Within the eastern Cascades, the challenges currently facing our forested ecosystems from past management and future climate change have prompted a wide-scale shift in land management to focus on ecological restoration. Solutions to these issues are at a scale that transcends ownership boundaries. The Tapash Collaborative partners have evaluated priority areas across the 2.3 million acre Tapash landscape and in 2014 identified watersheds within the Manastash-Taneum landscape as a priority for restoration treatments. In the fall of that year, the Tapash Collaborative launched the Manastash-Taneum Resilient Landscape Restoration Project (MTRL-RP) as a flagship effort to demonstrate cross-ownership, integrated terrestrial and aquatic landscape-scale ecosystem restoration that benefit people and nature.
This is a 90,000-acre landscape that includes ownership by WDNR, WDFW, USFS, and now TNC (formerly Plum Creek Timberlands). The landscape transitions from shrub-steppe foothills to dry ponderosa pine forests to dry mixed conifer forest in lowlands and moist mixed conifer forest in the higher elevations and is home to several listed species including Northern Spotted Owl, Steelhead, and bull trout.
Following the Okanogan-Wenatchee Restoration Strategy, a landscape evaluation was completed in early 2015 followed by a series of land manager workshops and field tours to discuss priority areas based on the evaluation and the aquatic and terrestrial objectives agreed to by partners at the onset of planning. In 2016, Haugo et al. completed the MTRL-RP Landscape Evaluations and Prescriptions to set collaborative restoration goals. The objective is to “restore the resiliency of forest and aquatic ecosystems in order to continue providing critical fish and wildlife habitat and ecosystem services while reducing the risk of catastrophic fire to local communities in the face of a warming climate.” The best available science is used to balance ecological objectives with economic viability, produce commercial timber products where possible, and maintain sustainable recreational opportunities.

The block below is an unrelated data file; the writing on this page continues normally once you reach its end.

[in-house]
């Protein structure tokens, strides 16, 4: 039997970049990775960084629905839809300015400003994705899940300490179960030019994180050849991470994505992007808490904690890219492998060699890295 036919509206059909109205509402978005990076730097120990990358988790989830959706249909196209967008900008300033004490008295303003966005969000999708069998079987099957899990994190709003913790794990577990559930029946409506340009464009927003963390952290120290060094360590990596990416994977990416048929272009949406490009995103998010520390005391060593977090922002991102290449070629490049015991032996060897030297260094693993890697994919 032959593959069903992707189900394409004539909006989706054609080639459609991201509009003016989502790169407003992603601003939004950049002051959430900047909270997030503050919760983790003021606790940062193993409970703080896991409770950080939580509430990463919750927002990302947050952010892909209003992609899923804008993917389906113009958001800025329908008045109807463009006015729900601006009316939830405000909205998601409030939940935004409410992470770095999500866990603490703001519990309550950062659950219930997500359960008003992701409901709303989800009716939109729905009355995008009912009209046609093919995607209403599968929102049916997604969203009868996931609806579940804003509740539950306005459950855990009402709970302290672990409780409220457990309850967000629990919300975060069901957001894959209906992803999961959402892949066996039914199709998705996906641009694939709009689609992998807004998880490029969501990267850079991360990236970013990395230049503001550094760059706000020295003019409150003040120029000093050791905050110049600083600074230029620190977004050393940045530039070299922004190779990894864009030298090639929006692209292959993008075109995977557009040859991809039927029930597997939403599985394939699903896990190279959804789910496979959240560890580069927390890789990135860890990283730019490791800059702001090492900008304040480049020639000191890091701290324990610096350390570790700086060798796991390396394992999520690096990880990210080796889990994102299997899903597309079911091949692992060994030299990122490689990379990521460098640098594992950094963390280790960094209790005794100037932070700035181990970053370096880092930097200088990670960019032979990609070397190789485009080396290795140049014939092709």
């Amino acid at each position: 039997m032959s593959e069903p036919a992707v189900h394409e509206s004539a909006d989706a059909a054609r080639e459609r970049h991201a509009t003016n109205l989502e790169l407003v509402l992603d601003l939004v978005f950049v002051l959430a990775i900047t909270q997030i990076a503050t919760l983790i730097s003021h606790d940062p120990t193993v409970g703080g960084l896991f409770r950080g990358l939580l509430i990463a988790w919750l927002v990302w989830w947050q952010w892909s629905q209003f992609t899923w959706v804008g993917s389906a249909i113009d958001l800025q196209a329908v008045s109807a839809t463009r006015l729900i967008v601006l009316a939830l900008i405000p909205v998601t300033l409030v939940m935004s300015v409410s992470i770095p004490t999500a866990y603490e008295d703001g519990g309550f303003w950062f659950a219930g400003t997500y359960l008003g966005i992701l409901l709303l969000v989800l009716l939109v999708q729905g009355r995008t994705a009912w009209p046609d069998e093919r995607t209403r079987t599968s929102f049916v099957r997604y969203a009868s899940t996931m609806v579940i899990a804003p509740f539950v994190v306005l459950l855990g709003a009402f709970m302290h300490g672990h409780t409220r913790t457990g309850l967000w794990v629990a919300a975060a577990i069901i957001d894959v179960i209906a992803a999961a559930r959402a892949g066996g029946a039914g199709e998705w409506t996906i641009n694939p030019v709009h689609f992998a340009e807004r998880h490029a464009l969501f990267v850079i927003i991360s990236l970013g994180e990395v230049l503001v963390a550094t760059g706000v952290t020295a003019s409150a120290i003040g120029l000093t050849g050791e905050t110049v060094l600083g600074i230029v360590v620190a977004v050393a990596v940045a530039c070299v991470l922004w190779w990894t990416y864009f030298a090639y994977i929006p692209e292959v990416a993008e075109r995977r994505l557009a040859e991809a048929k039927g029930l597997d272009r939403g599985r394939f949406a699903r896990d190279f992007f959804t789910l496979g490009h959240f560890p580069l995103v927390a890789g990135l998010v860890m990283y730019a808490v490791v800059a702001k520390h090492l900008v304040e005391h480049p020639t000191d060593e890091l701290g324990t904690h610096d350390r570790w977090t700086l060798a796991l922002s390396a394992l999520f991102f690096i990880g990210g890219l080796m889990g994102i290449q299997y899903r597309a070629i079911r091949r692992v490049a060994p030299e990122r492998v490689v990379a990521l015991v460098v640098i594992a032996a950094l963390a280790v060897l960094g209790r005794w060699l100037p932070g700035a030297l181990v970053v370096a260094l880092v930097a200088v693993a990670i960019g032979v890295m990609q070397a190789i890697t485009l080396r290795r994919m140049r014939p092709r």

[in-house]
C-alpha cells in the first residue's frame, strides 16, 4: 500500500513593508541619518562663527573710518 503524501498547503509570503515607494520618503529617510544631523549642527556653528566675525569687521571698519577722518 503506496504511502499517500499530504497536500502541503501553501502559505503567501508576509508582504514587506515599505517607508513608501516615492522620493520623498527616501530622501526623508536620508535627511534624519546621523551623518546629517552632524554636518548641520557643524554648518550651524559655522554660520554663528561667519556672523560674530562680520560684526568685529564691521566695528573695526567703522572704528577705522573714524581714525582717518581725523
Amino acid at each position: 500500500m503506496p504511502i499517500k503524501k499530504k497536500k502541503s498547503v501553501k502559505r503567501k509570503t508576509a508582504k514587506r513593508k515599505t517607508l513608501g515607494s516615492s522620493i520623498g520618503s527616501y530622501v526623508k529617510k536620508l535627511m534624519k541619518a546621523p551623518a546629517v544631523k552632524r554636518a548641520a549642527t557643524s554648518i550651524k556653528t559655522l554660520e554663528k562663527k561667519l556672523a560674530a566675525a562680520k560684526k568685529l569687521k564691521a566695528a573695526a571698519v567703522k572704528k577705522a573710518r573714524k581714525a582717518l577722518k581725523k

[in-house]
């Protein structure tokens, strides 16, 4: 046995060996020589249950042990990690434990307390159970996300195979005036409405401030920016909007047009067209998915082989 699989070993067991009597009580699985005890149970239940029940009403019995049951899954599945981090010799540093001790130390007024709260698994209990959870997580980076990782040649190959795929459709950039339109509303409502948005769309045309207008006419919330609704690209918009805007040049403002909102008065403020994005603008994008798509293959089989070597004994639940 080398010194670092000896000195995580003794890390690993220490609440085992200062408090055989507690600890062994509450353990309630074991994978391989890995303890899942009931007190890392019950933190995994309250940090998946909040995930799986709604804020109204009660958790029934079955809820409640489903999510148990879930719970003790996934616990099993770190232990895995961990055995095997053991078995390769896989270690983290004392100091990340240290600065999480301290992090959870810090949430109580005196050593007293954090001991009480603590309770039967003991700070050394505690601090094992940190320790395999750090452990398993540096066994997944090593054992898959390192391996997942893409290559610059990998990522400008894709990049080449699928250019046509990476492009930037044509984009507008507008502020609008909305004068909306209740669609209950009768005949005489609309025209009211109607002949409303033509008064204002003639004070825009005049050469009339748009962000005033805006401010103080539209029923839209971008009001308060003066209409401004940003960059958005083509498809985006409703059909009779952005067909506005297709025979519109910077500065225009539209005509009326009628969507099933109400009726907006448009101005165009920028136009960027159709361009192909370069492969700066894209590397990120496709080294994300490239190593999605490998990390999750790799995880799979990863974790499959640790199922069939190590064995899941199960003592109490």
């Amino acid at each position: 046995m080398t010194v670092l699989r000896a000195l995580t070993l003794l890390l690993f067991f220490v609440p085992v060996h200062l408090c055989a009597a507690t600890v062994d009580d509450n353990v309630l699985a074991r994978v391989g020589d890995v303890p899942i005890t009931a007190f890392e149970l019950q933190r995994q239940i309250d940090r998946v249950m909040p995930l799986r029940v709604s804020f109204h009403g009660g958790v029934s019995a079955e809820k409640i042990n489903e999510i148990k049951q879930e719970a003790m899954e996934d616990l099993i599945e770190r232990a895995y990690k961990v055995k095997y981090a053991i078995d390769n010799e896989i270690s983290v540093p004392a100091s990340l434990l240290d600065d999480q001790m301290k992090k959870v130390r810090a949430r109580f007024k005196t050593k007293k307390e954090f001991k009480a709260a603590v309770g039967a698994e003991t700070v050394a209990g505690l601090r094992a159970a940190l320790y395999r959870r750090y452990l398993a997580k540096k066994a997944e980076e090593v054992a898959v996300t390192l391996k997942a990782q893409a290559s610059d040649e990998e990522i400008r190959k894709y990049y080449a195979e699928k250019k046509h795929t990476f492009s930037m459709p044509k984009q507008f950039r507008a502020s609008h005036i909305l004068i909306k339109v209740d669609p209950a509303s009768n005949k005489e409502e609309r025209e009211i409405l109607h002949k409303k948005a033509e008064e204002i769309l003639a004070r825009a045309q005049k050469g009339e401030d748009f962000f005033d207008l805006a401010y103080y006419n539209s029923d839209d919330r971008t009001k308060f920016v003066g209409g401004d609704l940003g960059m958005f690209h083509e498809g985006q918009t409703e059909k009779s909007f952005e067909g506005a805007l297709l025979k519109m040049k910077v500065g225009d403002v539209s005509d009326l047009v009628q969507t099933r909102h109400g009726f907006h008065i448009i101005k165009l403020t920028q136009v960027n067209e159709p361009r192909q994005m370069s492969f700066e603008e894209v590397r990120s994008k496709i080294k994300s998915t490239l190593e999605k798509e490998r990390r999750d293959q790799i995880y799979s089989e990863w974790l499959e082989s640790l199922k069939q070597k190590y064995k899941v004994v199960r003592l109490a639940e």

Partnerships, Funding, and Community Support
The 78,650 acre project includes lands managed by the State Dept. of Fish and Wildlife, State Dept. of Natural Resources, The Nature Conservancy, USDA Forest Service, and ceded lands of the Yakama Nation. Key partners have included: University of Washington, WA Conservation and Science Institute, Stewardship Forestry and Science consultants, the WA Wildlife and Recreation Program, Mid-Columbia Fisheries Enhancement Group, Salmon Recovery Funding Board, and Bonneville Power Administration.
Accomplishments in the Manastash - Taneum Resilient Landscape
floodplain improvement for Taneum Creek Road 3300 realignment (USFS).
miles in-stream wood replenishment completed (WDFW).
non-commercial thinning in uplands adjacent to streams (Yakama Nation/WDFW).
trees planted on 550 post-burn acres (TNC).
acres commercial timber harvest (DNR).
of commercial harvest Pre-Sale Layout (WDFW).
of land purchased along Taneum Creek floodplain (WDFW).
of shaded fuel break contract awarded for work in 2017 (DNR).
Funding awarded by Washington Wildlife and Recreation Program for 950 acres of forest thinning, and helicopter placement of large wood for floodplain restoration in the North Fork of Manastash Creek.
Adjacent Kittitas Fire Adapted Communities Coalition formed.
Fish passage improvements including the removal of fish blockages, fence removal, flood debris repositioning (DNR, Yakama and WDFW).
Prescribed Fire completed (WDFW, TNC, Washington Prescribed Fire Council).
Want to know more about the Manastash-Taneum?
Check out the links below!